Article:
Goodbye FYR, hello North! Macedonia and Greece resolve name dispute

Leroy Wright
June 13, 2018

Macedonia has agreed to change its name, bringing an end to a 27-year long dispute with neighbouring Greece.

"After months of negotiation we have managed to reach a deal that will solve our longstanding difference over the name of our neighbour", Greek prime minister, Alexis Tsipras, said.

Greece's conservative opposition considers filing a censure motion against the government over the name deal with the Former Yugoslav Republic of Macedonia (FYROM) announced Tuesday, Kathimerini understands. After Athens stymied its neighbour for years, a breakthrough came after Zaev's government took power a year ago to jump-start UN-mediated negotiations over the name, which Greece believes to be a territorial claim on its northern province called Macedonia.

Macedonian Prime Minister Zoran Zaev said on May 19 that the name of the "Republic of Ilinden Macedonia" could be a possible compromise to be reached between Skopje and Athens in a dispute over the name of the country.

The dispute has kept Macedonia - whose United Nations -recognized name is the Former Yugoslav Republic of Macedonia - from joining North Atlantic Treaty Organisation and the European Union, organizations where Greece has veto power over admissions, like all members.

Due to Greek opposition to its northern neighbor sharing a name with a Greek province, Macedonia has been recognized by the United Nations and other global organizations as the Former Yugoslav Republic of Macedonia.

Greece and Macedonia are involved in a longtime dispute over the name of the Republic of Macedonia.

But Macedonia feared that a name change could have a negative impact on the national identity of its people, the majority of whom simply call themselves "Macedonians". There were also rallies in Macedonia in spring, demanding the country's name to be left in place.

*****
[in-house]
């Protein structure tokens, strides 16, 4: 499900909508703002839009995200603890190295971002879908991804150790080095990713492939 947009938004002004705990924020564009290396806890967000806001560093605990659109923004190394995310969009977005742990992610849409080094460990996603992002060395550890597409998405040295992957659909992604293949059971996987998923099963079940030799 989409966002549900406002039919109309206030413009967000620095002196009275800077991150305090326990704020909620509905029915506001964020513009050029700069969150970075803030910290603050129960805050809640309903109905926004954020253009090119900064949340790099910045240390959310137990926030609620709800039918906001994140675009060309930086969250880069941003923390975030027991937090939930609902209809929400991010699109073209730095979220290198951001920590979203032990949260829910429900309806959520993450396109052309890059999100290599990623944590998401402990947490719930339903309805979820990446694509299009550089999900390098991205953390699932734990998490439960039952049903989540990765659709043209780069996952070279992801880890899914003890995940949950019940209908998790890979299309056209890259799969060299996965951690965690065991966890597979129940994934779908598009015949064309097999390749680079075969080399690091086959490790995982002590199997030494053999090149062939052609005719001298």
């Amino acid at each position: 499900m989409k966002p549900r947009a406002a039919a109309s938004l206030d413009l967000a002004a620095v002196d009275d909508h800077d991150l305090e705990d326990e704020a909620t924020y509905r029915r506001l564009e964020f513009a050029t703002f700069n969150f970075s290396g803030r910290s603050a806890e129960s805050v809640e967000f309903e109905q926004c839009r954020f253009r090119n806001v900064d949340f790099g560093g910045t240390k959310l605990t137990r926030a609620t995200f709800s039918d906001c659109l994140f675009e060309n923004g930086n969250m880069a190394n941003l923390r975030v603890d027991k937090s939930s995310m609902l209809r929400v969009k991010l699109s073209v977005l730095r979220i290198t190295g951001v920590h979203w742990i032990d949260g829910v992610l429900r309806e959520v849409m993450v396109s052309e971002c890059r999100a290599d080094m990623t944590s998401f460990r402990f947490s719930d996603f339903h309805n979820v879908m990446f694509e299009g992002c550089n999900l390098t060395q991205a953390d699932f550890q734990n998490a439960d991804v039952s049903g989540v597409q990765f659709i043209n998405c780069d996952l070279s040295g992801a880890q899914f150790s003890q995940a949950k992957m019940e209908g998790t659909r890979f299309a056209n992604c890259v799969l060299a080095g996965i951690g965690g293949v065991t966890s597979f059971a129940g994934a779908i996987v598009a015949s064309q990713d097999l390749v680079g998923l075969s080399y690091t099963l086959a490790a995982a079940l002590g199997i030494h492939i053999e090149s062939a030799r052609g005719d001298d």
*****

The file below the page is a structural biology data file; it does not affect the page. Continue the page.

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The Republic of North Macedonia will remove from its constitution the text which mentions "protection of Macedonian minorities" outside the territory of the country.

"There's no way back", Macedonian prime minister Zoran Zaev said.

'I am keeping my fingers crossed, ' he said.

NATO Secretary General Jens Stoltenberg said Tuesday's "historic agreement" was "testament to many years of patient diplomacy", and called on the two countries' prime ministers to finalize the deal.

He added that Macedonia "cannot and will not be able in the future to claim any connection with the ancient Greek civilisation of Macedonia". And it will help to consolidate peace and stability across the wider Western Balkans, ' he added.

Greek Defense Minister Panos Kammenos, whose right-wing Independent Greeks party is Tsipras's governing coalition partner, said he would oppose an agreement in a parliamentary vote, meaning the left-wing prime minister will need to seek support from political opponents to get ratification.

The dispute has meant Greece has blocked the former Yugoslav republic from becoming part of North Atlantic Treaty Organisation or the European Union.

Announcing the agreement reached with neighbouring Greece over the change of name, Macedonian Prime Minister Zoran Zaev said resolving the long-standing issue would open his country's access to North Atlantic Treaty Organisation and the European Union. Thanks to you the impossible is becoming possible.

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